iPad 4 teardown: More of the same (and a missed opportunity)

Nov 2, 2012
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Apple's fourth-gen iPad may have been a bit-player alongside the iPad mini at the launch event last week, but the 9.7-inch tablet still gets its time under the screwdriver. The tricksy teardown merchants at iFixit have wasted no time in putting the iOS slate in its place: that is, in separate pieces splayed across the table. Unsurprisingly, the team there don't rate it highly for DIY repairability; more unexpected, though, is news that Apple didn't really make the most of the changes it implemented.

Like the mini and the iPhone 5, Apple used its new Lightning connector rather than the older, larger 30-pin Dock Connector. However, while that's a move to shave away at bulk in the smaller devices, in the iPad 4 with Retina display there's not been any move to take advantage of the space freed up: iFixit suggests that Apple could've taken the opportunity to slot in larger speakers, for instance, and improve sound quality.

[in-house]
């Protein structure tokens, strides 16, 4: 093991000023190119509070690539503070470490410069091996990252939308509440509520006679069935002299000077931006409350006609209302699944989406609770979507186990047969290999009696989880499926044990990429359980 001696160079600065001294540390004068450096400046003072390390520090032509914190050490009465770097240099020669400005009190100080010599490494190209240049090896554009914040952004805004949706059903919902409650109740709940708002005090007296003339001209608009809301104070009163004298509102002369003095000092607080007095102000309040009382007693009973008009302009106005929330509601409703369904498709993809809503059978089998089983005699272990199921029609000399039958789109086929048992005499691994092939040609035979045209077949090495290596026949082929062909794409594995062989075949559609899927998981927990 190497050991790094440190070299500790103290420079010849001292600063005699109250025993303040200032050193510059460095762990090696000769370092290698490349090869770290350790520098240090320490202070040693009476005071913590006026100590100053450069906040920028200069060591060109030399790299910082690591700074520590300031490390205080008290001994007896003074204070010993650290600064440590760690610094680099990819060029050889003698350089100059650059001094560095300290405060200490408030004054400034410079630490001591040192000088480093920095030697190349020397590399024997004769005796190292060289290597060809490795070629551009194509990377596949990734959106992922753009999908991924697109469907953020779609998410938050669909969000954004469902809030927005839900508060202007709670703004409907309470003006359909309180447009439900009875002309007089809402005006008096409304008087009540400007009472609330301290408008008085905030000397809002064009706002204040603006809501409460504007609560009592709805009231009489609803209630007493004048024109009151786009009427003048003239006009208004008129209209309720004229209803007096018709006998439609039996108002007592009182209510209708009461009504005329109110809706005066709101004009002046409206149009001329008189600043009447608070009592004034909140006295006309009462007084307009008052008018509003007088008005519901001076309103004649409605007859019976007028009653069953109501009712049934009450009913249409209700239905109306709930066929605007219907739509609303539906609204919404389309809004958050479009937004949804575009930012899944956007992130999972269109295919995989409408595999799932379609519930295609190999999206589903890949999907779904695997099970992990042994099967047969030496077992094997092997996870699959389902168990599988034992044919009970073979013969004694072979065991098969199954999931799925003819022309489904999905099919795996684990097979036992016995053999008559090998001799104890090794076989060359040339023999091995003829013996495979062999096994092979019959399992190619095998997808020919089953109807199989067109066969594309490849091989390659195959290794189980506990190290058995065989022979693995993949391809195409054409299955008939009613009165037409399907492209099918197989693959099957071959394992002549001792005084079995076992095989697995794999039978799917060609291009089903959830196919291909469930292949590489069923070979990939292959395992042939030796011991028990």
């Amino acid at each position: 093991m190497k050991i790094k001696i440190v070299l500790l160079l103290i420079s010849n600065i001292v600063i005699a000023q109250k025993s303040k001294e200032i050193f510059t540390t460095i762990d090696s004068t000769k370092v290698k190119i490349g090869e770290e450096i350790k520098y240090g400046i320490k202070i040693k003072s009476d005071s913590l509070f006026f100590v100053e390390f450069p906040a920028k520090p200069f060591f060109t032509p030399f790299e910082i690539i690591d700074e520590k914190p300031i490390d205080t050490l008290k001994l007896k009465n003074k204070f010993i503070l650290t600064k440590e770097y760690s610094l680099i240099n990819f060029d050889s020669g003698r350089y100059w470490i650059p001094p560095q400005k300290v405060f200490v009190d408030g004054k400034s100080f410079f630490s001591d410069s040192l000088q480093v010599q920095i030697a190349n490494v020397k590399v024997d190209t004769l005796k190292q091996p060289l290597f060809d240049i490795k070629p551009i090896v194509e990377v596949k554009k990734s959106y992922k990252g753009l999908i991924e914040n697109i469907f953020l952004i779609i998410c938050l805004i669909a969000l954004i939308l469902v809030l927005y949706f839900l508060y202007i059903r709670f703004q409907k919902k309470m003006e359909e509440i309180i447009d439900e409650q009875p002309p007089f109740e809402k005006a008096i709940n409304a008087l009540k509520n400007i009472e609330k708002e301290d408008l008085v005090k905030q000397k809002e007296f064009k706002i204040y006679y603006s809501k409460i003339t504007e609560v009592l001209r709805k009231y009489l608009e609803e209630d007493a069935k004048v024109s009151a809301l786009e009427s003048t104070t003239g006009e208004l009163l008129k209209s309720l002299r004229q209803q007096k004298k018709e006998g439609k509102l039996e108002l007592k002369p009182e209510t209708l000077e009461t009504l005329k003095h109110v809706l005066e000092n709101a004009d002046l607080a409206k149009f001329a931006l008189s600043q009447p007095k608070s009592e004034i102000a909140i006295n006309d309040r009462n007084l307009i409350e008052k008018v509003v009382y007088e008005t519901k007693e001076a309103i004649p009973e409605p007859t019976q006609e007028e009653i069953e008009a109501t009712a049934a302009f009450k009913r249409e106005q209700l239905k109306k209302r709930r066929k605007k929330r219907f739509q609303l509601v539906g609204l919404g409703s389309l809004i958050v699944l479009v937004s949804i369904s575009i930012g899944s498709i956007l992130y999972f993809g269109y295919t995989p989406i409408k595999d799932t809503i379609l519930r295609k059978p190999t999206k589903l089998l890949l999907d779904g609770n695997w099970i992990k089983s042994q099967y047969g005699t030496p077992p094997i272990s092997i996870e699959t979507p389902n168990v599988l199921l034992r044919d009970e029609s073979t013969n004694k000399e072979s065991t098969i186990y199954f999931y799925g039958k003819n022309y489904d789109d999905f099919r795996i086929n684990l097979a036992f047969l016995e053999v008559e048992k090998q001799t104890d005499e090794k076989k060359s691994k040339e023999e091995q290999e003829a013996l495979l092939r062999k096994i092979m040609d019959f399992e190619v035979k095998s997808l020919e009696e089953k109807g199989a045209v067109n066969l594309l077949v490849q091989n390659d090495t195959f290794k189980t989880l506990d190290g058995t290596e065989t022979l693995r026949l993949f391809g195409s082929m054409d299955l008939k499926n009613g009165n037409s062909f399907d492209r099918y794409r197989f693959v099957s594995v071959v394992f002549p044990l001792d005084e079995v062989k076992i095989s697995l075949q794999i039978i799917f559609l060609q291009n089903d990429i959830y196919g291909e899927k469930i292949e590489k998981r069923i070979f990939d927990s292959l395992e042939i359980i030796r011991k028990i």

Unfortunately, Apple's trend of making the iPad as tricky to dismantle as possible continues apace, with the teardown company rating the newest model 2 out of 10 for repair potential. Masses of adhesive - whether glue, tape, or sticky foam - keeping components in place; cover-glass that's stuck to the chassis; and a battery that's prone to being pierced and yet requires some serious levering in order to remove all get name-checked.

For most users, mind, none of these will be significant problems: most iPads likely don't get opened up at all, though it does mean replacing a broken display or misbehaving connector is likely a job for the Genius Bar rather than something owners can attempt at home. As for what the iPad 4 can do when it's in one piece, check out our full review for all the details.


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